Quest for the holy grail of supermilk

19-11-2014 | |
Quest for the holy grail of supermilk

It contains almost all essential nutrients, including protein, minerals and vitamins and above all is very healthy. But not all milk is equal, says Mette Krogh Larsen of Aarhus University. She is part of the quest for the holy grail of super milk, milk with intrinsic higher value than ordinary drinking milk.

For the last ten years researchers working on the Milk Genomics Initiative have identified genes that contribute to the natural genetic variation in milk quality traits such as milk-fat and milk-protein composition. In 2008 the Danish Aarhus University joined the now concluded initiative to address local issues concerning milk coagulation properties as some cows produced poor or even non-coagulating milk. Up to 17% of milk in some regions of Denmark didn’t meet the standards of cheese making milk processors. PhD associate professor Mette Krogh Larsen: “Our studies have shown that there is great variation in coagulation ability and that the trait can be heritable. This means that there is breeding potential for selecting cows that are best suited for cheese making. At the end of the day this could improve commercial dairy productivity.”

Larsen: “Now it is time to move on, building on these findings. In the last ten years the focus of dairy processors has shifted. Of course coagulation properties of milk are as important as ever, but evolution in processing makes it interesting to look deeper into milk properties and genetic traits.” New research using the technique of Metabonomics to look at the unique chemical fingerprints of milk at a molecular level revealed that milk contains even more beneficial substances than was previously known and that the presence of these substances differs per cow. “This knowledge brings us closer to finding the way to produce supermilk.”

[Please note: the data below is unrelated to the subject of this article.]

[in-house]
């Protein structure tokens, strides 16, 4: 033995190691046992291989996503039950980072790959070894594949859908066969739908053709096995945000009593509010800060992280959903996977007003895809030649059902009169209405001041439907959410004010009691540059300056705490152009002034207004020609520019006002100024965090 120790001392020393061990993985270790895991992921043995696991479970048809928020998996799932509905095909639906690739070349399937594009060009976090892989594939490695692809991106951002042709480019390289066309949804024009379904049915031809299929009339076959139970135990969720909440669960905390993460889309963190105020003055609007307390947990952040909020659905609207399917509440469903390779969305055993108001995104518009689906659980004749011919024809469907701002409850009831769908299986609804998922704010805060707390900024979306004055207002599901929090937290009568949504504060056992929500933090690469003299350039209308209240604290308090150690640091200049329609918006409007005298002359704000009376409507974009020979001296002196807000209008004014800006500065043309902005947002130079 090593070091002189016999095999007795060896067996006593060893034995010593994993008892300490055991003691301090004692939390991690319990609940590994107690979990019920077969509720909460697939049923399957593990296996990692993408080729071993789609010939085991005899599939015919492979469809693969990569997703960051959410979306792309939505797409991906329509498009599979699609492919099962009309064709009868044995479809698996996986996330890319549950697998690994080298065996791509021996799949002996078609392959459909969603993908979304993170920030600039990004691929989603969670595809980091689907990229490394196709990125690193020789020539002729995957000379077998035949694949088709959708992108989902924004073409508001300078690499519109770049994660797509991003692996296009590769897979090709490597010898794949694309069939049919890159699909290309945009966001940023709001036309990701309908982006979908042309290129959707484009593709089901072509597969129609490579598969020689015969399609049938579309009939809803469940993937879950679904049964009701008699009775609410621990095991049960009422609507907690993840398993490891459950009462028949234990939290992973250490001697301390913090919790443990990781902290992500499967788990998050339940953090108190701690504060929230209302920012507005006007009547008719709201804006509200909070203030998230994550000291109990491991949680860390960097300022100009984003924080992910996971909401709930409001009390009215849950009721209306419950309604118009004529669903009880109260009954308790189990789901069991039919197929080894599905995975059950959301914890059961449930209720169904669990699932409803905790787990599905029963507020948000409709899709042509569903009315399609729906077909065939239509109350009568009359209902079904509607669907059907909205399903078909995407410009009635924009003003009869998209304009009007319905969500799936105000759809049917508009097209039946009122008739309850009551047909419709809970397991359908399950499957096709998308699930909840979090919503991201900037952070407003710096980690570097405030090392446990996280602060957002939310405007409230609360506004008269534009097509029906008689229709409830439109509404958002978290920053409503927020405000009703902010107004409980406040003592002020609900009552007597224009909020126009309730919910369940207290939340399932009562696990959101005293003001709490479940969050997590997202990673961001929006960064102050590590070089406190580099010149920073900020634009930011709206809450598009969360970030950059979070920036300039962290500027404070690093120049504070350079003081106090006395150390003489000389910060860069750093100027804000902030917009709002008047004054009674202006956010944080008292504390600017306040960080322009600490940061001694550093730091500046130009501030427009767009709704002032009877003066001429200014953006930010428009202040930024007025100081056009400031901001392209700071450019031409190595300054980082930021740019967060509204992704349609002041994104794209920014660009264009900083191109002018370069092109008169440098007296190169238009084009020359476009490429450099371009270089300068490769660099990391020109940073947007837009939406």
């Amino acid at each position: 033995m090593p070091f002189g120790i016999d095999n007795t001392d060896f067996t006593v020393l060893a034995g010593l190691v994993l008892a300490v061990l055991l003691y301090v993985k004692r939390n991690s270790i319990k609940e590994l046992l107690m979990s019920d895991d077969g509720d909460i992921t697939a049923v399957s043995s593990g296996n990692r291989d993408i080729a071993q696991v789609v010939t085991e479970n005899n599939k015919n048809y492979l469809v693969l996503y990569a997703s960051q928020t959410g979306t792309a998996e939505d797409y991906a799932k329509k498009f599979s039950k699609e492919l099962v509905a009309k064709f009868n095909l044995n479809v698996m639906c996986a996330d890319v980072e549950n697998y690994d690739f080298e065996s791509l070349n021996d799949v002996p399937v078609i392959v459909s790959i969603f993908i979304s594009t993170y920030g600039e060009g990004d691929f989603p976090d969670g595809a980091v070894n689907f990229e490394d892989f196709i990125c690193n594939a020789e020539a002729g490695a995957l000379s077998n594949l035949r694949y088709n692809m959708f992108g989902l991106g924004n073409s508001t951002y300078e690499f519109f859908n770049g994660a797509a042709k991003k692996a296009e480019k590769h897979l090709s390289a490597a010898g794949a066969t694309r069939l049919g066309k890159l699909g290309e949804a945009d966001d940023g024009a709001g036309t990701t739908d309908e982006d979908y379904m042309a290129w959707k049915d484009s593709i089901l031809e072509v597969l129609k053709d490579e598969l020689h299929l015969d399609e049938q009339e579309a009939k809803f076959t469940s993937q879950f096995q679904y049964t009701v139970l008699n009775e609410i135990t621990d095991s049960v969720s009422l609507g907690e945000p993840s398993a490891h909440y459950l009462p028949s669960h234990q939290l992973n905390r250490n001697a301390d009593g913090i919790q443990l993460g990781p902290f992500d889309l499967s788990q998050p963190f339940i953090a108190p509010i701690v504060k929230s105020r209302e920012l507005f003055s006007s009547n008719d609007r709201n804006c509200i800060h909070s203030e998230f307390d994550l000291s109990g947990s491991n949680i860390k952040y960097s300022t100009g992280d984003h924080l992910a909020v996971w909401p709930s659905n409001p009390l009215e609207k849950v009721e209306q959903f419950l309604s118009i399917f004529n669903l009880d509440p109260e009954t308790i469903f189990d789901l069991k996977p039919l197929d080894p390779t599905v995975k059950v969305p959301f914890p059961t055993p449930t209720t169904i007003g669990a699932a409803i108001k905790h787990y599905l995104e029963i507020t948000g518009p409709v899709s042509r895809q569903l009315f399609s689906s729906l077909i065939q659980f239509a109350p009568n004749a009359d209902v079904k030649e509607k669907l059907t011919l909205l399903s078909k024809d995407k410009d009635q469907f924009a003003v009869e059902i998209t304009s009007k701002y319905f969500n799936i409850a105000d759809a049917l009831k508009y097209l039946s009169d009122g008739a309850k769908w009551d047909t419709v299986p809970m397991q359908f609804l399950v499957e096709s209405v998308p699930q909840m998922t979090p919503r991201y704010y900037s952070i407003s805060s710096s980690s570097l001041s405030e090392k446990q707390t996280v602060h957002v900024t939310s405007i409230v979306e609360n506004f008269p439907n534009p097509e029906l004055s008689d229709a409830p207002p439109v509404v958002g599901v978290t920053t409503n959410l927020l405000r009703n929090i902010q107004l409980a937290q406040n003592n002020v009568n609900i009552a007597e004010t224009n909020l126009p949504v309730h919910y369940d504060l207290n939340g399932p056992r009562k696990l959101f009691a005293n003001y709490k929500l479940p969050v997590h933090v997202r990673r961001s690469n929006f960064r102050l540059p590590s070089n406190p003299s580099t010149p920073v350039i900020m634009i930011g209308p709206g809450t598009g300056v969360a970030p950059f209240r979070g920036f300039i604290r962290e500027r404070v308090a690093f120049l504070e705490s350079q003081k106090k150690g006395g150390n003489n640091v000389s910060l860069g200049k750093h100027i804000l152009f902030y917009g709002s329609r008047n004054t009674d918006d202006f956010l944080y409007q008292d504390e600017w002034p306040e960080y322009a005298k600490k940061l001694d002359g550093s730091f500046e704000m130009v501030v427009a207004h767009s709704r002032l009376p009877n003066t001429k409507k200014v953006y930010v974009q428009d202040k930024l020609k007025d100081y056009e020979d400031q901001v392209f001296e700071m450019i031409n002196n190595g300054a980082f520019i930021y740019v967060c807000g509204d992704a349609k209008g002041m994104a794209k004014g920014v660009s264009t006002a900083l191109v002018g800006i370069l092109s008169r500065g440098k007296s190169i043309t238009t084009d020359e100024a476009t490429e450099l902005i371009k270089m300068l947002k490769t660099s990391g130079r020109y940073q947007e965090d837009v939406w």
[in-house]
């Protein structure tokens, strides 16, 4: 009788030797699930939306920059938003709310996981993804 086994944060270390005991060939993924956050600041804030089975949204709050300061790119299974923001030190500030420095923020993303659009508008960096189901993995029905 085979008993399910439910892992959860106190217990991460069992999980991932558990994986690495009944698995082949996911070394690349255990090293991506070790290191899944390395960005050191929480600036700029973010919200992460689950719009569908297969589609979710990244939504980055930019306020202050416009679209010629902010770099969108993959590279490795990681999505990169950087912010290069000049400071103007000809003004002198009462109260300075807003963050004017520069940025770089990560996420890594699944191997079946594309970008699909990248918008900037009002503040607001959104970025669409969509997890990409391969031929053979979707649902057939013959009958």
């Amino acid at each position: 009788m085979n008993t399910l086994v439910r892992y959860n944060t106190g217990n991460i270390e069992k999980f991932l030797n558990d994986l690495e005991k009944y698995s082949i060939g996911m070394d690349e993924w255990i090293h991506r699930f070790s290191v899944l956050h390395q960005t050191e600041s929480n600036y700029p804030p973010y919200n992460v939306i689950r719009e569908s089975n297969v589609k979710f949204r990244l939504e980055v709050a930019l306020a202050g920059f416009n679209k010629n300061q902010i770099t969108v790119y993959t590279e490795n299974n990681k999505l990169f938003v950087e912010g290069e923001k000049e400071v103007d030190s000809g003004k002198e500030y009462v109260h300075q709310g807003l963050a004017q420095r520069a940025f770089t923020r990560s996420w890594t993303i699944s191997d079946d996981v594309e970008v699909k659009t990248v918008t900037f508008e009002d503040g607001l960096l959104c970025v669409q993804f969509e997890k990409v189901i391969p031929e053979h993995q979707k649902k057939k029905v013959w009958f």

What made the research focus on the so called supermilk?
“What happened over the course of the Milk Genomics Initiative is that milk processors like the Danish based Arla made advances in making the whey fraction more profitable. Years ago whey was used just as a feed ingredient and later whey powder. Now it is a more refined product which can be used as an ingredient for baby formula and special nutrition. The most valuable part of whey, the complex oligosaccharides, differs in type and quantity per cow and is dependent on the lactation period. Knowing the dynamics of that will help us in advising farmers how to produce supermilk.”

Do you have the blueprint of what supermilk is?
“Here I can give only a yes and no answer. At this moment in time supermilk is milk with an intrinsic higher value than ordinary drinking milk. That value comes from good coagulation properties for cheese making on the one hand and from a high value whey fraction on the other. We want to maximise the particular whey fraction proteins and find the genes responsible for it. That said, the supermilk of today can be a whole lot different to the supermilk of tomorrow. All depends on where the processors are able to add value. Key in our research now is that it has to be relevant to the industry.”